Felton and the Wolf: Chapter I
Honey and wheat, moon and tide,
Beyond the days of harvest time
Look to the sea on the eastern side
Of Elandor…see him there,
The Dark Wolf Lord
On the greenish waves his standard comes
And with him war and flames and sword
And all is smoke and blood and noise…
from The Book of Times
The rise and fall of the ship’s prow beat down the waves, as if the very wood of mast and hull were alive and raging. The crisp cold waves, nearly frozen, ripped over the vessel, sending sailors scrambling. Save for the wolf; he alone stood motionless as the ship rocked beneath him and as sea-spray wetted his black mantle. He seemed a statue with a frozen glare, staring only forward, focused only on the horizon. But frozen clouds of breath escaping from his mantle revealed life beneath the cloak. They came in a terribly slow cadence, as if the wolf were barely alive.
A stoat scrambled higher up the mast to the crow’s nest, and a ripple of anticipation and energy fell downward and onto the deck of his ship and all the ships surrounding it, as his voice called out. But the wolf had already seen. He was more than alive, he was exultant. And a sneer wrinkled up his snout.
The stoat’s voice rang out again: “Land ho!”
Felton woke with a start but quickly regained composure. There was no drool on his desk, he could be thankful for that. The late October sunlight filtered through the classroom, seeming to set the airborne dust on fire, the room awash in an orange bath. Awake again, his teacher’s droning reached him like a bee’s buzz, but he was somewhere else, already roaming the woods and hills.
“And so you see,” said Mrs. Burby, a stout rabbit of advanced years who wore spectacles thick as window glass, “that is was not economic interest alone which lead to the founding of the Land Pact and the Society of Interested Parties.” She was growing excited now, and she crescendoed on and on, about the resiliency of the animal-spirit and redemption, glory, and honor.
Felton sat bleary-eyed.
Kathump. Kathump. Kathump. He watched his paw rise and fall lifelessly on the desk. Kathump.
He stretched out his paws and tail, suppressed a groan, and fought to keep his eyes open. Sleepy. Sleepy. Sleeeeee…
He was awakened by the eager prodding of his fellow classmate, who was also his best friend, Bernard--a beaver. Bernard was exponentially more interested in the intricacies of the animal struggle against nature and the greed of toads. Indeed, the beaver was busy as…a deeply-interested pupil. Pen in paw, he scribbled furiously, scrambling after every morsel of wisdom.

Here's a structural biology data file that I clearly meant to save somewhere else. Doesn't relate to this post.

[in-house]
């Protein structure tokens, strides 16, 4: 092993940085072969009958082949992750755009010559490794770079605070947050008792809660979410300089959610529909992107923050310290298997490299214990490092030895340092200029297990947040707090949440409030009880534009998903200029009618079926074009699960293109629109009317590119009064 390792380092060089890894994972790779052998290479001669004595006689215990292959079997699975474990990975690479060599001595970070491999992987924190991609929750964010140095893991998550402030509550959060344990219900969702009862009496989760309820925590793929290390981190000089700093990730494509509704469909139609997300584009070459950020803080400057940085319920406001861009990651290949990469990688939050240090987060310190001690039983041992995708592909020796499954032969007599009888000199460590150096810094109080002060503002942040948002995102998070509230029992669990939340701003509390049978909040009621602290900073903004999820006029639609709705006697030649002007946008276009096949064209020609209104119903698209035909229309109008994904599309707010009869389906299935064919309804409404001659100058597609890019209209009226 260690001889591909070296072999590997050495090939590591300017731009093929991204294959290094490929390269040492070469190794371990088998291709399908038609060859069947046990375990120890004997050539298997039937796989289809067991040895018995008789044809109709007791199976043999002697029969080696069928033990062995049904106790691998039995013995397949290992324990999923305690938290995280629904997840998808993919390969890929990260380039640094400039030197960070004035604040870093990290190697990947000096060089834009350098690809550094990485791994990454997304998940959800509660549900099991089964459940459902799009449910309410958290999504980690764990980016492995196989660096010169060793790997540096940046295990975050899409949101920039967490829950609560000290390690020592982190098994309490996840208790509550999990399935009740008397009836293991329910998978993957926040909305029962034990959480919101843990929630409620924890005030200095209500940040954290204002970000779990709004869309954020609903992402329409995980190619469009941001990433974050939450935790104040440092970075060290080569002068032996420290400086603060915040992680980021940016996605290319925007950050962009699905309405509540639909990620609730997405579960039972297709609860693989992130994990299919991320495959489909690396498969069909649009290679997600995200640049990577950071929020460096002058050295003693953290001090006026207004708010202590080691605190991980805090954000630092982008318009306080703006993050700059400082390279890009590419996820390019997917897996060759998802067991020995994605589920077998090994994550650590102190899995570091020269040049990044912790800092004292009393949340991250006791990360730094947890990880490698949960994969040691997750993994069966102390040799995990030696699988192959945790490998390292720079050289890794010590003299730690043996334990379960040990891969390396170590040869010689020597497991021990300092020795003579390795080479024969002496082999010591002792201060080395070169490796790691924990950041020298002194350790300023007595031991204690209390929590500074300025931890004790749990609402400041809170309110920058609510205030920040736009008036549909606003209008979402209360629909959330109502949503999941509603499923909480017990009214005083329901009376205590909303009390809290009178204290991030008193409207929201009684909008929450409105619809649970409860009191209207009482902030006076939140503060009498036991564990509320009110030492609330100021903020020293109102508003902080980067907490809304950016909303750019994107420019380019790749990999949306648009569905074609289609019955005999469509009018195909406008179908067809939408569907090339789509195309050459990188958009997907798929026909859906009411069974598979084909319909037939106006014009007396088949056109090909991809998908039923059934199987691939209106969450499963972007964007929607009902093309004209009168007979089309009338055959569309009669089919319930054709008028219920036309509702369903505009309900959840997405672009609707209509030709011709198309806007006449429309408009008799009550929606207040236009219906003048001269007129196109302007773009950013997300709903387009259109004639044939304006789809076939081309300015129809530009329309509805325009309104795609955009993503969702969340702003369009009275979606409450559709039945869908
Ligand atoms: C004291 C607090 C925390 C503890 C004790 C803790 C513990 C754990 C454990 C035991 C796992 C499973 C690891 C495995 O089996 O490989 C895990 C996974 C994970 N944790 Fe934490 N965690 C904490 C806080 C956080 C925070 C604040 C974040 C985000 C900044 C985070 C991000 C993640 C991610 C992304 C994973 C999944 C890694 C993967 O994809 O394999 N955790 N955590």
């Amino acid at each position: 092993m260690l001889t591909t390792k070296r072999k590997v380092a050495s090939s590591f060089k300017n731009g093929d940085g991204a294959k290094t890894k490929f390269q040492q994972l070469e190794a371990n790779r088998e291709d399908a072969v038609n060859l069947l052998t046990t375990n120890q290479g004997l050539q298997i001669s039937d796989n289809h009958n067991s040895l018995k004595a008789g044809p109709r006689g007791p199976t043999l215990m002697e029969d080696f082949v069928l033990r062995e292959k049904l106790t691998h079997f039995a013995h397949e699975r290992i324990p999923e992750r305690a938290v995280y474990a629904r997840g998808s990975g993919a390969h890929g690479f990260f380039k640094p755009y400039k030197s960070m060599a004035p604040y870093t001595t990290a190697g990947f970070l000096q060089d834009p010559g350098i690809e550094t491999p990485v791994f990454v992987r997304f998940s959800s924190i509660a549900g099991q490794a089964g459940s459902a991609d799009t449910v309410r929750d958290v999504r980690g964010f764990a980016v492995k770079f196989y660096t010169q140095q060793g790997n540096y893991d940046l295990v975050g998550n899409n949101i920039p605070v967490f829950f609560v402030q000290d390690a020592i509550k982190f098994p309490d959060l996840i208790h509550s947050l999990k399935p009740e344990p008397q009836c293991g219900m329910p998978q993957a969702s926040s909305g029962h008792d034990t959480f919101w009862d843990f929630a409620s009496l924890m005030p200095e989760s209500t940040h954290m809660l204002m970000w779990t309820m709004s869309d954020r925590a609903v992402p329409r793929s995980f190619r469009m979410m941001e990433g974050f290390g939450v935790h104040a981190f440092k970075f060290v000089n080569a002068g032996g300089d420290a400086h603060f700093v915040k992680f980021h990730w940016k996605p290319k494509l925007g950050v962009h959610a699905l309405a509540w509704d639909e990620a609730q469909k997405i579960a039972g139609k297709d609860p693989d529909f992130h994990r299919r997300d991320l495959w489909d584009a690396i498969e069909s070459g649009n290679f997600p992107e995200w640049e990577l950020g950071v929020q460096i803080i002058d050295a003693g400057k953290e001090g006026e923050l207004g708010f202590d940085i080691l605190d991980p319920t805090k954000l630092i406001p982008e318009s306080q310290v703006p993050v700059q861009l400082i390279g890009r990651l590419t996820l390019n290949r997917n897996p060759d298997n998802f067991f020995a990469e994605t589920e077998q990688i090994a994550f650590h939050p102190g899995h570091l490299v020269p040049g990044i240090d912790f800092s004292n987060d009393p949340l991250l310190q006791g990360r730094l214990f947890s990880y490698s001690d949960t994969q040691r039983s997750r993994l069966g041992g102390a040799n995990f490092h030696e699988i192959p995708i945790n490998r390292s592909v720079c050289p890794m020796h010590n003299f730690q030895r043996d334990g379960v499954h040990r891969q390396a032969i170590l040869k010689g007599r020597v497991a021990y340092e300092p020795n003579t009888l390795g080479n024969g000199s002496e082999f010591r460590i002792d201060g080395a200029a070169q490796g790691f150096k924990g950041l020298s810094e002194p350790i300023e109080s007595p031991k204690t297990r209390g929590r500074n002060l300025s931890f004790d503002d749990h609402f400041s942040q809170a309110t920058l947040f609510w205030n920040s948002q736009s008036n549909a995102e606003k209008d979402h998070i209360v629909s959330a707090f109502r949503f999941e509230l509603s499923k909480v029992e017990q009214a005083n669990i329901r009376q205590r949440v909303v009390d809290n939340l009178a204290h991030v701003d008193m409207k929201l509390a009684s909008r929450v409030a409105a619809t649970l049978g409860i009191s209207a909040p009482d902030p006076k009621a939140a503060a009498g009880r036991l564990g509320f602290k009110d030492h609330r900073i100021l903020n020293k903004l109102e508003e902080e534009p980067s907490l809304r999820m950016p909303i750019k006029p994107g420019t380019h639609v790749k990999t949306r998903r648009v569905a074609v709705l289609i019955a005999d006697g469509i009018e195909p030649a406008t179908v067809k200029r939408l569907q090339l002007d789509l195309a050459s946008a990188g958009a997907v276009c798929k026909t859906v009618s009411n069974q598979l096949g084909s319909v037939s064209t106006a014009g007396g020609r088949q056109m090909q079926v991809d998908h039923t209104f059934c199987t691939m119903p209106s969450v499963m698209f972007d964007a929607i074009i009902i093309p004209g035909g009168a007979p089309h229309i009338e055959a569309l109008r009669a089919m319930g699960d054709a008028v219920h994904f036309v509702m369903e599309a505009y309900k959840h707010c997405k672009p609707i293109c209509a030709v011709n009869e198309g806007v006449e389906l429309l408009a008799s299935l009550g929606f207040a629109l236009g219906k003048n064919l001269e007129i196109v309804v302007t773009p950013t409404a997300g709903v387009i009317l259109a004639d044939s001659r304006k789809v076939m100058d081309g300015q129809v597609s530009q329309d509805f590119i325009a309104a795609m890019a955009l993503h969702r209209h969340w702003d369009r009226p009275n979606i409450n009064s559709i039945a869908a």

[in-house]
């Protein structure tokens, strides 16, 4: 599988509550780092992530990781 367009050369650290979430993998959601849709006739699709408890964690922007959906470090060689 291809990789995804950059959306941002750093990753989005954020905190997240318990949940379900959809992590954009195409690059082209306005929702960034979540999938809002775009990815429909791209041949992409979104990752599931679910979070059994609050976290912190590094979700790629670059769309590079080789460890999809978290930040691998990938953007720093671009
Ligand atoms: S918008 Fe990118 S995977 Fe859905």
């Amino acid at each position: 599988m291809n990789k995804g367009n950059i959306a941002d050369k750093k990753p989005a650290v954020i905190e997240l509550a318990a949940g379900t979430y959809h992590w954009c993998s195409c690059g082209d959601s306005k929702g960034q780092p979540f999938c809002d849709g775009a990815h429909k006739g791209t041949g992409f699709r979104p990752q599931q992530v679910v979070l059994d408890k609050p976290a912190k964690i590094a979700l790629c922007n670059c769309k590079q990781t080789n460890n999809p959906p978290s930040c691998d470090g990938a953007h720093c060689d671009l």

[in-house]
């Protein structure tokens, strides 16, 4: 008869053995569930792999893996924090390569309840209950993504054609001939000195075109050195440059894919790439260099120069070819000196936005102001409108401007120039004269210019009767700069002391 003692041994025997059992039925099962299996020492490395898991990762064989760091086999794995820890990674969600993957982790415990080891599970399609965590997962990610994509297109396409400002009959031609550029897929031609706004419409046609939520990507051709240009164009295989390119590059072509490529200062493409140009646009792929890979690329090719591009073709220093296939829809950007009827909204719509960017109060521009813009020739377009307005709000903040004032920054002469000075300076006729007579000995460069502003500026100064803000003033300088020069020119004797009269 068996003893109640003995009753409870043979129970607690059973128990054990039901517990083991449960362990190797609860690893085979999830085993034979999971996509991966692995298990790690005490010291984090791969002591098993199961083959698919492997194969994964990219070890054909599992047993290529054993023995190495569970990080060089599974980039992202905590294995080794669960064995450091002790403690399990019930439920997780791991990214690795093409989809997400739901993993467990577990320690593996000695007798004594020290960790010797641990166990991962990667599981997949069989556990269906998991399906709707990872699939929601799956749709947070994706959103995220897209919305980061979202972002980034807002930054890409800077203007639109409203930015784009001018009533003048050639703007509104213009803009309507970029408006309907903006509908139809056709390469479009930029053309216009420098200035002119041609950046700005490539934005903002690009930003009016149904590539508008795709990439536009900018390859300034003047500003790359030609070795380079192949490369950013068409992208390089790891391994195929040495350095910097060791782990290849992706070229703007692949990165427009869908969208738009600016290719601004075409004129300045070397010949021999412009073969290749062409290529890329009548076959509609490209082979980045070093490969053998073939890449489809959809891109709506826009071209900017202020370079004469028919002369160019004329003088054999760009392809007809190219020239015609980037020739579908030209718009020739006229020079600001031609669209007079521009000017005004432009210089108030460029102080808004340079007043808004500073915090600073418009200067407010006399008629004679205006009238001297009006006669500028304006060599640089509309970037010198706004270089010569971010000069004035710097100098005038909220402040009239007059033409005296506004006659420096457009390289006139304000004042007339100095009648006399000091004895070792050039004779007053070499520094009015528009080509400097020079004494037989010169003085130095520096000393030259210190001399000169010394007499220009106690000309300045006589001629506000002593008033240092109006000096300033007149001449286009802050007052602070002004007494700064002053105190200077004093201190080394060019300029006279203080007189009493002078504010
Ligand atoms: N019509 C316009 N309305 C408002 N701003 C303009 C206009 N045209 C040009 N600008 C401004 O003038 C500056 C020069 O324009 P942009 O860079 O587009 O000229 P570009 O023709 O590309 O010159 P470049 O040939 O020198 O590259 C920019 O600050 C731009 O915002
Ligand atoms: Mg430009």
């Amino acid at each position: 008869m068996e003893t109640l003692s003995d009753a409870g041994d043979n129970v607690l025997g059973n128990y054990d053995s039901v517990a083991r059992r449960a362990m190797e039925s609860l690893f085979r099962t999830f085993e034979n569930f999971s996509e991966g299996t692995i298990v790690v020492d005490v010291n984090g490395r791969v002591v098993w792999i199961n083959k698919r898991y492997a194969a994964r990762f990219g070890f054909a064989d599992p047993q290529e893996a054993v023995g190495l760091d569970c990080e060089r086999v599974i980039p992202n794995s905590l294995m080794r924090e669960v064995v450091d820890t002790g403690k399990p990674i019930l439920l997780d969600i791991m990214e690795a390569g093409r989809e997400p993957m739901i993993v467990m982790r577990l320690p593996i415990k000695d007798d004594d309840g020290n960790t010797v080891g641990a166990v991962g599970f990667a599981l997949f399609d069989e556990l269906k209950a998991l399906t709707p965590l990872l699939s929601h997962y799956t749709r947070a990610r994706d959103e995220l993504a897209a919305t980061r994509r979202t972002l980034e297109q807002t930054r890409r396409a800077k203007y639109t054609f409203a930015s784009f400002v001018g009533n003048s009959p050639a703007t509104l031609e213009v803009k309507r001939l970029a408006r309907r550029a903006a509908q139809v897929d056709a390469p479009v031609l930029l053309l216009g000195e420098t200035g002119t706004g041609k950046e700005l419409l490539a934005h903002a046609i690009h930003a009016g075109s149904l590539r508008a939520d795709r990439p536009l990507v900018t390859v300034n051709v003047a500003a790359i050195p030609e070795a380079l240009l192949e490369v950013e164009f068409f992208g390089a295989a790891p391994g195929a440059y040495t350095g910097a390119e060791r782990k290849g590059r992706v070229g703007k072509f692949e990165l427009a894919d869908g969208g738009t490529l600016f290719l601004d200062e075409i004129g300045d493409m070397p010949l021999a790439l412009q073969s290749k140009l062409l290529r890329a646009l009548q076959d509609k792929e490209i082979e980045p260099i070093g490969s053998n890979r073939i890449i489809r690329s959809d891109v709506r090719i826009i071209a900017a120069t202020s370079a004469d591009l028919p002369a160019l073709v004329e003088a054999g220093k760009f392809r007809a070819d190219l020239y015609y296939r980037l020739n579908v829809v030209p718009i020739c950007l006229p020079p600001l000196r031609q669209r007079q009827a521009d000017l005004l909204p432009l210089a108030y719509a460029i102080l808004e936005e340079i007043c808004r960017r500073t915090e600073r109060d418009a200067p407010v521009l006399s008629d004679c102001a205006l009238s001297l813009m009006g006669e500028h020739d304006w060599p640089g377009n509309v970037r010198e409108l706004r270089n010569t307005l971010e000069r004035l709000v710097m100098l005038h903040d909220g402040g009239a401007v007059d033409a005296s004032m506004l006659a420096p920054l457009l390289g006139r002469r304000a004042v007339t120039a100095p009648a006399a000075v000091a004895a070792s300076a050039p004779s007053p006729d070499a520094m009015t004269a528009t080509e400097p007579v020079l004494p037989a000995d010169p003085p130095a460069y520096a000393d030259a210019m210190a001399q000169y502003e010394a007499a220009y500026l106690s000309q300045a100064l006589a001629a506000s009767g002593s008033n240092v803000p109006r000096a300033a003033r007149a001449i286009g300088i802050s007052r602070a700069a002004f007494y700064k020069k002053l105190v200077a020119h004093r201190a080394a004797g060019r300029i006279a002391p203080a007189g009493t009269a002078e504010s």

“Fascinating,” he whispered to Felton from the corner of his mouth. Felton looked out the window. It was not that the fox lacked intelligence; he was quite bright. It was simply that, to his way of thinking, no October afternoon should be left to drain down the hour glass to the drone of a teacher above the drone of insects.
But at last, from the town plaza, where merged the four main roads of Yarnton, there arose the knelling of the afternoon bell: a release for the captives. The twenty-or-so students gathered their belongings and headed to the door. Felton arose with alacrity, suddenly all alert, stretched his limbs quickly, and began packing his books into his satchel.
“Are you ready for some exploring?” asked Bernard.
“But of course, my good beaver.”
On the steps of the school, Bernard fumbled with his satchel, trying not to topple onto the street below. Felton breathed in the afternoon deeply, standing paws-on-his-hips as foxes will when they are satisfied with life. There was the crispness of burning air on the wind, whispering of adventures to be found.
Bernard was saying something, but Felton’s eyes were roaming the streets. It was Friday and also the day before the Great Pumpkin Festival, so the streets were bustling. Animals scurried over the cobblestones to gather flowers and baked goods from the markets for the weekend’s feasts. Felton scanned the crowd of foxes, moles, rabbits, beavers, groundhogs, and squirrels, looking for someone…and there she was. His gaze fixed on a fox moving through the crowd.
She stepped gingerly, with grace in her movements, floating (so it seemed to Felton) through the clamor. She was tall, and beautiful, and she walked with a quartet of young girls who giggled and bounced as if they possessed some marvelous secret. The fox stopped at a flower cart, picked up a bright bouquet of red, orange, and blue, and whisked the flowers to her nose. When her eyes opened, bouquet still pressed to her face, her gaze met Felton’s on the far side of the street. Above the flowers and through the crowds, they touched with their eyes, and she froze awkwardly in the midst of the swirling tides of animals. And then a young rabbit grabbed her by her arm and quickly spun her around.
Felton’s gaze followed her to the end of the street and he was rewarded when, with one furtive glance before the corner, she smiled over her shoulder towards him. At least he thought it was towards him.
“ …and then we could see about that cave we found last time, eh, Fox? Fox?”
“I was saying,” repeated Bernard, rolling his eyes, “that we could explore that cave we found last time.”
“What? Oh, sure,” said Felton, gathering up his satchel and cinching his scarf. “That, my good beaver, we shall most certainly do.”
The pair bounded down the stairs and were off to the hollows.